Cross-site scripting, or XSS, is an injection of malicious scripts into web pages through contact forms, registration forms, search fields or any other input forms. When these scripts are executed by the browser, the maletruder gets access to cookies, tokens or any other sensitive information that has been shared during the session.
For example, a hacker can inject a script that forces the user to go to another webpage after clicking on the image:
The script steals cookies from the logged user. As a result, the login and password info, as well as any other data entered during the session can be stolen. More complicated scripts are capable of doing even more harm.
How to prevent XSS?
Validation for all types of input fields may help prevent some lightweight XSS attacks. Also, filtering out tags that are often used for XSS attacks, such as <script>, <img>, <span>, is a common practice. However, filtering isn’t a silver bullet. Attackers are constantly improving and using more sophisticated approaches to fool validation or filters.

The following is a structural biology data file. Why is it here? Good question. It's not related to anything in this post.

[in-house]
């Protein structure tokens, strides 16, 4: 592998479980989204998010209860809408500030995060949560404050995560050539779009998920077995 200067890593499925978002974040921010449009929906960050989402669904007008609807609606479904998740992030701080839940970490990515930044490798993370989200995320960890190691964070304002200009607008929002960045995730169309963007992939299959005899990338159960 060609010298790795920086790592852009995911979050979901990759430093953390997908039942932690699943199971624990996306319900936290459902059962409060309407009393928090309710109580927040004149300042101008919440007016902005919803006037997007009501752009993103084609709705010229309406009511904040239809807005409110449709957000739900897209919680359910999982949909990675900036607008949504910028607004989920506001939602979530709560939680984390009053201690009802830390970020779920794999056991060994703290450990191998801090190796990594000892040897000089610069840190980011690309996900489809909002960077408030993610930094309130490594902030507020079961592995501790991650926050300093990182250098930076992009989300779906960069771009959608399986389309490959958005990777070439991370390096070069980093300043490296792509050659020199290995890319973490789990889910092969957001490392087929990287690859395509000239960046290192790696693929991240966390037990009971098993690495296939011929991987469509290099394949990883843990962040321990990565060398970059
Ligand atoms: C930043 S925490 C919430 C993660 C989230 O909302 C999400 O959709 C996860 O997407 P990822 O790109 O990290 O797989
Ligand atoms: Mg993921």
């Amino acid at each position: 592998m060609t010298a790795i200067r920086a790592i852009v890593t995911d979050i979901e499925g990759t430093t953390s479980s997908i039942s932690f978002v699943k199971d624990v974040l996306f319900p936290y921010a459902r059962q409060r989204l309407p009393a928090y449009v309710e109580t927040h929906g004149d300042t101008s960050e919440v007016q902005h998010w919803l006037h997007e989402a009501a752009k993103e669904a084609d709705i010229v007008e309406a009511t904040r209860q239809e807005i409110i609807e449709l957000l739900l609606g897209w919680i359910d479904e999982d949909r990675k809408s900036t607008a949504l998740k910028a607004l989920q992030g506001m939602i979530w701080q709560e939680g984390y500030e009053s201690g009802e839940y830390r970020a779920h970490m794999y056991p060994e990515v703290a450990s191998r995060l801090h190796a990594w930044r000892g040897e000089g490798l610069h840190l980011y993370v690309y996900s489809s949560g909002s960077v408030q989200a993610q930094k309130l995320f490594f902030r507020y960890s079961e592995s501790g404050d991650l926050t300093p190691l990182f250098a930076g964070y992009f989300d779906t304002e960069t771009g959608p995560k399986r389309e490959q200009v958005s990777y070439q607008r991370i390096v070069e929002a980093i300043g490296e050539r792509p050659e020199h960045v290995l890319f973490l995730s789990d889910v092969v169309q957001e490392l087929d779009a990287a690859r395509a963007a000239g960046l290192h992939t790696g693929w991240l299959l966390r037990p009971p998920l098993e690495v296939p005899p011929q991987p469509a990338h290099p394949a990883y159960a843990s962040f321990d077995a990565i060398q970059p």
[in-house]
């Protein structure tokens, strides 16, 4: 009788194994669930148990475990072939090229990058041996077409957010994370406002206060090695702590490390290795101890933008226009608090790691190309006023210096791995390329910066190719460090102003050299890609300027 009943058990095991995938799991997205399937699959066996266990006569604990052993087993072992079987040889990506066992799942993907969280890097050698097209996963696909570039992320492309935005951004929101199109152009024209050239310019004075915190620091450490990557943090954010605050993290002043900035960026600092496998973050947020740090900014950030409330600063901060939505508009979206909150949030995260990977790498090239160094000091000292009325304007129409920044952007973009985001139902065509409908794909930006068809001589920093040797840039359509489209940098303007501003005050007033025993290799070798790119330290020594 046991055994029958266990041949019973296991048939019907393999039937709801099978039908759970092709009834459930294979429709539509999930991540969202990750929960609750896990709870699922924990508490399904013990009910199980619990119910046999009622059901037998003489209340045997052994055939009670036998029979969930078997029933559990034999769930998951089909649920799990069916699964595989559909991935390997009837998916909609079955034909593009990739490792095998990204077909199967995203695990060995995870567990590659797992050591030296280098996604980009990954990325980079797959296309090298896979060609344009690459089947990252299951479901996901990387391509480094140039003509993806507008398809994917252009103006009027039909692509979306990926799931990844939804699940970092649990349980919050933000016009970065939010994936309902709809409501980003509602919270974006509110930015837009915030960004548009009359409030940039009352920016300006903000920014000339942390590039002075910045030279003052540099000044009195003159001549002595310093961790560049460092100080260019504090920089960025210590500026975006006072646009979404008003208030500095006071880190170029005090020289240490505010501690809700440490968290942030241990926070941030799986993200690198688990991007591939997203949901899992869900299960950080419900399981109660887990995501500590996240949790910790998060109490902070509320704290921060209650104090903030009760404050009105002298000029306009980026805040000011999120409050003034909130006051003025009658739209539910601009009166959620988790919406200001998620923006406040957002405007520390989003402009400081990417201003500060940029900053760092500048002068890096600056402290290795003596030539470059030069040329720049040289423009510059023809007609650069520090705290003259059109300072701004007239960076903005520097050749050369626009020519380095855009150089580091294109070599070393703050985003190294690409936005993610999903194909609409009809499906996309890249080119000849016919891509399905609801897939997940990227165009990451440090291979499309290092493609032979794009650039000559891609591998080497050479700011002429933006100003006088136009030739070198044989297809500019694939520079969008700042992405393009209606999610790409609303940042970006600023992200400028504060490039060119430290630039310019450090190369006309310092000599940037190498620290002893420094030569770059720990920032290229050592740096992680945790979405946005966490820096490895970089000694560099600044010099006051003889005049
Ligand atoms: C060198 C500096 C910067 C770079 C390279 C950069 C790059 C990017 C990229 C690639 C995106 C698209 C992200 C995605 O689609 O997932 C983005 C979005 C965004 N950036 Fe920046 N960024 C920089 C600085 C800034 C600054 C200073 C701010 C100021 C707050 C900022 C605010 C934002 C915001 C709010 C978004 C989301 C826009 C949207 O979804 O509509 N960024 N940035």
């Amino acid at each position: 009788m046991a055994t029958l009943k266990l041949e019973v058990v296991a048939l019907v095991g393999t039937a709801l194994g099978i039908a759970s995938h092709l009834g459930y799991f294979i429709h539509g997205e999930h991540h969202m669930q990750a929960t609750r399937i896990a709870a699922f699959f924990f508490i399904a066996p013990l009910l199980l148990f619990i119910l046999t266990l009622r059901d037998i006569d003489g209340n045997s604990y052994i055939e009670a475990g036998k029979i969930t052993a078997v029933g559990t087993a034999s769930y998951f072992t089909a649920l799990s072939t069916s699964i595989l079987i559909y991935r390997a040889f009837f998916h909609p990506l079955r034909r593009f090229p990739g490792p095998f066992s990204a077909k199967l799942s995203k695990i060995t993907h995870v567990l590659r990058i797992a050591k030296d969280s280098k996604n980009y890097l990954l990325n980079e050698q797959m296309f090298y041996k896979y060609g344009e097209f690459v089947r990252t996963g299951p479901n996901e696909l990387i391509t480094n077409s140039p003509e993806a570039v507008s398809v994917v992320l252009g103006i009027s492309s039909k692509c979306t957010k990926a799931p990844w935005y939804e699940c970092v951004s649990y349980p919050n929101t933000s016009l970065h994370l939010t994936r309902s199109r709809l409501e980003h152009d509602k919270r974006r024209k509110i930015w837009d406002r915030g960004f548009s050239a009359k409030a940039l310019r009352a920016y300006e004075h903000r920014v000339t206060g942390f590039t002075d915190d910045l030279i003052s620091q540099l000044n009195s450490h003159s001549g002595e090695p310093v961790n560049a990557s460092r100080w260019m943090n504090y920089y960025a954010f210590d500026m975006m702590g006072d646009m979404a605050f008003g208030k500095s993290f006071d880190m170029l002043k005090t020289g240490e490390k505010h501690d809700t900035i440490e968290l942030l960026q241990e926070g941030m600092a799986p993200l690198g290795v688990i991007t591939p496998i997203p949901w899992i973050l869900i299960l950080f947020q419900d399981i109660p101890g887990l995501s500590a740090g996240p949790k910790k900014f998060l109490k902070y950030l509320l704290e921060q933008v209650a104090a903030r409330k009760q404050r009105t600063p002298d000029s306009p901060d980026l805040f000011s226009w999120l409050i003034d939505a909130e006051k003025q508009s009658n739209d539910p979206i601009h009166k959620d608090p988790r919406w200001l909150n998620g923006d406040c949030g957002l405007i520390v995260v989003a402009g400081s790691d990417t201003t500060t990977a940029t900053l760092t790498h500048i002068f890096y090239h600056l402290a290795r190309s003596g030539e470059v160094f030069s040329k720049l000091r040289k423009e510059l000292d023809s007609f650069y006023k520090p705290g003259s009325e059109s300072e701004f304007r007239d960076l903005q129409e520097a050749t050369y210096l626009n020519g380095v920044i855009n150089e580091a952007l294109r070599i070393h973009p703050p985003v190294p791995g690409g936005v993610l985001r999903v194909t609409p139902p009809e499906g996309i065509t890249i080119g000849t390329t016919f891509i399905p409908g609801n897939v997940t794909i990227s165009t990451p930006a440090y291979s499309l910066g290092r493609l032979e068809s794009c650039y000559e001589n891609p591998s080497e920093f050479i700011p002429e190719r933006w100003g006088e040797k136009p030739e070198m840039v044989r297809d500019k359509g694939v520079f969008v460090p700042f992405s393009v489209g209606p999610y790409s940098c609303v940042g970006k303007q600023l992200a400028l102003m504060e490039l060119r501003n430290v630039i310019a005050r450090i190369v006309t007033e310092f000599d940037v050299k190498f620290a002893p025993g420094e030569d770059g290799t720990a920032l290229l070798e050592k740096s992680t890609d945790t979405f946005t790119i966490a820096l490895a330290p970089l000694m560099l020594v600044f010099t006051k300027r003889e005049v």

One more useful tip is to use X-XSS-Protection headline for the server response. This enables the server to detect XSS attacks and protects user requests. However, an application still requires good internal protection on the code-level.
This type of injection is similar to XSS. However, it uses SQL - a programming language designed to work with databases. As a result, an SQL-injection might be much more dangerous.
A maletruder can send an SQL-request, which can modify, delete or copy data stored in the database. If your registration or login form is covered with proper validation and database requests don’t contain any mistakes, then your database is safe. However, even a tiny mistake can make the data vulnerable. The task of a QA engineer is to test whether the application is resistant to this type of attack.